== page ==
In addition to reconstructing the 1 mile section of Lake Avenue, the plan would have reduced the lanes from four to three – with one lane in each direction plus a center turn lane. Why would the City take away traffic lanes?! Relax, you don’t have to worry about it anymore…
Welcome back, readers. It’s been a while. Today I’d like to look at a project that we could bring into the pipeline almost immediately. I say could, because there are almost assuredly zoning issues with what I’m proposing. That said, we could still get rolling on it immediately, because the site happens to already be on the market for $10,000! Let’s see what we’re getting for our money, what we’re building, and some numbers on the whole thing…
I was thinking about our collective reactions to the proposed D&C building, and the completed Windstream building. Clearly both buildings are more modest than what many of us hoped to see in this key downtown site (and what the zoning code spells out for downtown). It’s an issue that I think applies to all infill development downtown, and the ideas behind Incremental Urbanism shed some interesting light on it.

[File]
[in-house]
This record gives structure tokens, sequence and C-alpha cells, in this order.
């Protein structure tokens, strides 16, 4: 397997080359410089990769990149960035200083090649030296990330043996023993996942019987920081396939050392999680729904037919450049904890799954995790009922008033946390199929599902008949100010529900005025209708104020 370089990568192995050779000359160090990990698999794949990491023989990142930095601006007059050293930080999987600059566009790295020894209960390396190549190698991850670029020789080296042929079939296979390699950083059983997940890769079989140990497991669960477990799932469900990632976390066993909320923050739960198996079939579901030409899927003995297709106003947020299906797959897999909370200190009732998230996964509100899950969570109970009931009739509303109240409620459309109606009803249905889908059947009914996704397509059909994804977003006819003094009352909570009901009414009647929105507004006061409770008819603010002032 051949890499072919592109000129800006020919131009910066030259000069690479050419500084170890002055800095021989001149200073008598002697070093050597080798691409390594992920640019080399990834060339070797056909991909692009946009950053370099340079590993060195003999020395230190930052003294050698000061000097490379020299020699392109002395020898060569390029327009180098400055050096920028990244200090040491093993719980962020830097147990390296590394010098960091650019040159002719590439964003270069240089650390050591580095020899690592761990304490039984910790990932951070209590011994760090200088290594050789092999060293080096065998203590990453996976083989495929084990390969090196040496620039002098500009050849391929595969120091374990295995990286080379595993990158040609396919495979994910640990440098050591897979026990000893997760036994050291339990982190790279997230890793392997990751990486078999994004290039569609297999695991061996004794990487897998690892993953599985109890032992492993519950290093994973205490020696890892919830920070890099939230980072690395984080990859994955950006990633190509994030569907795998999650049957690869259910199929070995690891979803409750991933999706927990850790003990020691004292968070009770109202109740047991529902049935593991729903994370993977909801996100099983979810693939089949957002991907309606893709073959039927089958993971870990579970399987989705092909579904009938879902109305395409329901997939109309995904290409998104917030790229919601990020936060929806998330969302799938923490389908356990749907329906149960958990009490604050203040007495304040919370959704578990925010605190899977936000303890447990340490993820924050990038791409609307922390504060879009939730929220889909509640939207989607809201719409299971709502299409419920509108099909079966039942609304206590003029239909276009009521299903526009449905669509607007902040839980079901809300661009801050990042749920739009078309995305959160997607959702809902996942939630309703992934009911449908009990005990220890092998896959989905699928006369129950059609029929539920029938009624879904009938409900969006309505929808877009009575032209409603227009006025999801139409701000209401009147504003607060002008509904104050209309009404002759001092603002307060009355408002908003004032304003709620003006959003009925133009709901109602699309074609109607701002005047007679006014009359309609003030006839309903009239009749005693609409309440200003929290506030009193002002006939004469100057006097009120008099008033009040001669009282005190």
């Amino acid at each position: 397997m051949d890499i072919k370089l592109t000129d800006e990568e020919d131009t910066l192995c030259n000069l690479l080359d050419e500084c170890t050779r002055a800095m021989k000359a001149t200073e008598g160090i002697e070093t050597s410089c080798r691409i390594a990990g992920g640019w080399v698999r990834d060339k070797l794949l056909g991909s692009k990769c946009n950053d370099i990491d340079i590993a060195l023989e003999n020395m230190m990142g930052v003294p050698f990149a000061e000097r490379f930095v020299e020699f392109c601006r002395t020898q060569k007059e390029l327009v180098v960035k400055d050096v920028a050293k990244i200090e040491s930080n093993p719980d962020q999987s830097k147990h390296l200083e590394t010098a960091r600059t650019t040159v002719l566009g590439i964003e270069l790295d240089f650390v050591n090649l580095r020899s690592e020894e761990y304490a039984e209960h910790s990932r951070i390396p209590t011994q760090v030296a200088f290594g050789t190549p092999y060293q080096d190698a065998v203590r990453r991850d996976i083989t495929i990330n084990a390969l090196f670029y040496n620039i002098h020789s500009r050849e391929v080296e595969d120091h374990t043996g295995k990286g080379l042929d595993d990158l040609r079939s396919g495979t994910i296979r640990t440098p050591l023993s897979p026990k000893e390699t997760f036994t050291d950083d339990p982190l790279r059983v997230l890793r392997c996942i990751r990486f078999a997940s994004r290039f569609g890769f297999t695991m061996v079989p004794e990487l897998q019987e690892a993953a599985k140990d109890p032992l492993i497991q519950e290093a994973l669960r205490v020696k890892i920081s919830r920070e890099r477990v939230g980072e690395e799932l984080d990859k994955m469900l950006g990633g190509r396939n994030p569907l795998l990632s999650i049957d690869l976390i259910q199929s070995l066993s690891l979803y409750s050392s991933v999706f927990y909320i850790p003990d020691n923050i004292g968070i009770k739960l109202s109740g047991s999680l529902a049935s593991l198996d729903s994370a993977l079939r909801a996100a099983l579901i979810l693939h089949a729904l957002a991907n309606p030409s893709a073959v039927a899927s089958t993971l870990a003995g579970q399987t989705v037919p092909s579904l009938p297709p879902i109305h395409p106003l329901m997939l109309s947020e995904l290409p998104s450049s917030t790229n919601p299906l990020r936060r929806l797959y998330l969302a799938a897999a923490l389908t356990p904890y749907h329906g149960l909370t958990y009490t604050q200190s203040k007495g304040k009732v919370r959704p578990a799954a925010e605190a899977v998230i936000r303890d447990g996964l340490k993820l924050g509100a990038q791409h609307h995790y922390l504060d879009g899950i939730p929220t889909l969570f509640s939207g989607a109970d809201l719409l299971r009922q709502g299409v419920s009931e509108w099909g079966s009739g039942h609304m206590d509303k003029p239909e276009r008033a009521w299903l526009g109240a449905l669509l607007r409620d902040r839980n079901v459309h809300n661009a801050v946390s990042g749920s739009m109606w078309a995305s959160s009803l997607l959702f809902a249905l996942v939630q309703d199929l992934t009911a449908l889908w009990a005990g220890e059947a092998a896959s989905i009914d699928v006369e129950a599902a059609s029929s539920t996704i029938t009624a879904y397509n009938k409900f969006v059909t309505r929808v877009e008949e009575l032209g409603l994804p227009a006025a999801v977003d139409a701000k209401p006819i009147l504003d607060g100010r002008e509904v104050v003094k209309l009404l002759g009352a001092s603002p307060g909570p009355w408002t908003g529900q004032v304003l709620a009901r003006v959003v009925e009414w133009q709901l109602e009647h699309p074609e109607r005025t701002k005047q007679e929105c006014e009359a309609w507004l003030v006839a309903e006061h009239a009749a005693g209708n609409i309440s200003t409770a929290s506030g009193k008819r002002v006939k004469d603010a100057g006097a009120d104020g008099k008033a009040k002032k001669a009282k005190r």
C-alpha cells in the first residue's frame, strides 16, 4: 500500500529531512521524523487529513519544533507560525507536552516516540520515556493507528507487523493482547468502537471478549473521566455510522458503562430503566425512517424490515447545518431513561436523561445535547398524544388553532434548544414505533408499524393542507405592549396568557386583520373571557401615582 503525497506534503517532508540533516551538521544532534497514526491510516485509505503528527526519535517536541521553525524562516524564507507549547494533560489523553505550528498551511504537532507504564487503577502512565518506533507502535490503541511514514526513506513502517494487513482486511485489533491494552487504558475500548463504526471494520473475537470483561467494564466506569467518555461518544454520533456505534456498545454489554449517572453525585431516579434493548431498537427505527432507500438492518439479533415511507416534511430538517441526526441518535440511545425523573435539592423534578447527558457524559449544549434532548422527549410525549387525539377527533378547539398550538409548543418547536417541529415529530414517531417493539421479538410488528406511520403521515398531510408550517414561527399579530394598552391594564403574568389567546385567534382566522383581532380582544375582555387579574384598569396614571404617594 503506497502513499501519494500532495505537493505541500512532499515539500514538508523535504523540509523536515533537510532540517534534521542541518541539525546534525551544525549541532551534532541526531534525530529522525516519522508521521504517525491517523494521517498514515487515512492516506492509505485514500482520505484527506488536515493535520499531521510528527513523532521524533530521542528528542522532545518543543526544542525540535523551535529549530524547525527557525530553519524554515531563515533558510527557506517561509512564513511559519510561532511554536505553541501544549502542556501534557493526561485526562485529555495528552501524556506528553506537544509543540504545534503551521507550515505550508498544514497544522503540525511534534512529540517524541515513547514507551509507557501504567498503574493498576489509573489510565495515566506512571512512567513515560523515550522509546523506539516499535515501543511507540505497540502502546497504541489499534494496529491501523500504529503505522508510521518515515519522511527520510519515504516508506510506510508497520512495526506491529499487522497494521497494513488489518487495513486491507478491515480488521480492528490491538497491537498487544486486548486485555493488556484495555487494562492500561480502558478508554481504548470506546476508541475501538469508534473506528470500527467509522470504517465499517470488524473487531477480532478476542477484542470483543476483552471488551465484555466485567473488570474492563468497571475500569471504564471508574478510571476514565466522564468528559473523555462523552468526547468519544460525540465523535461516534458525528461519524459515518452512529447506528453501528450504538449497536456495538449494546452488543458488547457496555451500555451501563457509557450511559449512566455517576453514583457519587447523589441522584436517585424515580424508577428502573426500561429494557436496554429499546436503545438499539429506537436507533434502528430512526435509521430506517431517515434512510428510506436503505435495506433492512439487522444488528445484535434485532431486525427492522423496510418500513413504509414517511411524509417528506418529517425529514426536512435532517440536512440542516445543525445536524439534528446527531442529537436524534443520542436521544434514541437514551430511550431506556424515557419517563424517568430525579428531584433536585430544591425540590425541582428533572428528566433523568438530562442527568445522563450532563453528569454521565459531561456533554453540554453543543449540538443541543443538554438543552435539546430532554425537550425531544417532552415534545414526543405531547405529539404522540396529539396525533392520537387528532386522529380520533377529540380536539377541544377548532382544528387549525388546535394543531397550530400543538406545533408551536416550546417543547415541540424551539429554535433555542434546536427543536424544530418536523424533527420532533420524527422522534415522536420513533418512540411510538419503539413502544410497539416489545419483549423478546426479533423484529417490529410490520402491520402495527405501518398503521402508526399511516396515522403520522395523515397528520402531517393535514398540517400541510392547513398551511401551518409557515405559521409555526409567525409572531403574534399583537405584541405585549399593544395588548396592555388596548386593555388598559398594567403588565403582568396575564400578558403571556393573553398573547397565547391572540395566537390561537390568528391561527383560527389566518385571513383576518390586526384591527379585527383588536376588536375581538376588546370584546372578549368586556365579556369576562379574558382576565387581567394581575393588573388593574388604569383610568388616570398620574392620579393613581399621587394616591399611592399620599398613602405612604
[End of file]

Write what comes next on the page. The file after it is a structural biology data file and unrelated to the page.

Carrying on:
After the Erie Canal was rerouted south of downtown Rochester, the Rochester
Industrial & Rapid Transit Railway (the subway) was built in
its place as a link between the five different railroads and interurban trolley
lines that served the Rochester area. As the industrial landscape of Rochester
changed, and highways replaced the railroads, the Rochester subway gradually
became a relic of a bygone era. In 1956 the subway was abandoned and much of
its route was converted into Interstate 490 built to connect Rochester
with the New York State Thruway (I-90). Read more about the history of the Rochester Subway.
RochesterSubway.com exists to help spark
public dialogue around how we can better connect the neighborhoods of Rochester
NY, surrounding communities, and their cultural offerings. Rochesters
future is written in her past. Let's rediscover it.